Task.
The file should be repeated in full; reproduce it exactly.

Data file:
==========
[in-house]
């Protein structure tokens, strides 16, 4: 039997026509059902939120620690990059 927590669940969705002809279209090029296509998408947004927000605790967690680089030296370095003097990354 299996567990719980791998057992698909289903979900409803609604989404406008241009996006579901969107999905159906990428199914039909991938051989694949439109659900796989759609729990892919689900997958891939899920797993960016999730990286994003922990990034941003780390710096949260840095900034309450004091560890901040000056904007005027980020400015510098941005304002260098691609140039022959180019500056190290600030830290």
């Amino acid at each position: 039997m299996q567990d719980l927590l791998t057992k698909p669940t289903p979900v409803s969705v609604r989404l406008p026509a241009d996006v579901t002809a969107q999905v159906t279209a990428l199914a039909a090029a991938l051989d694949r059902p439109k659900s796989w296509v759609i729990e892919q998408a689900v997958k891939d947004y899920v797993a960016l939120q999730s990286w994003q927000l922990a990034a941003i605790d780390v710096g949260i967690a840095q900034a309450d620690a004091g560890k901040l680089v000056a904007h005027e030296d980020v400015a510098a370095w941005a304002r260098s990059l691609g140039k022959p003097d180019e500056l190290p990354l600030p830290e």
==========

[in-house]
């Protein structure tokens, strides 16, 4: 039997026509059902939120620690990059 927590669940969705002809279209090029296509998408947004927000605790967690680089030296370095003097990354 299996567990719980791998057992698909289903979900409803609604989404406008241009996006579901969107999905159906990428199914039909991938051989694949439109659900796989759609729990892919689900997958891939899920797993960016999730990286994003922990990034941003780390710096949260840095900034309450004091560890901040000056904007005027980020400015510098941005304002260098691609140039022959180019500056190290600030830290």
């Amino acid at each position: 039997m299996q567990d719980l927590l791998t057992k698909p669940t289903p979900v409803s969705v609604r989404l406008p026509a241009d996006v579901t002809a969107q999905v159906t279209a990428l199914a039909a090029a991938l051989d694949r059902p439109k659900s796989w296509v759609i729990e892919q998408a689900v997958k891939d947004y899920v797993a960016l939120q999730s990286w994003q927000l922990a990034a941003i605790d780390v710096g949260i967690a840095q900034a309450d620690a004091g560890k901040l680089v000056a904007h005027e030296d980020v400015a510098a370095w941005a304002r260098s990059l691609g140039k022959p003097d180019e500056l190290p990354l600030p830290e």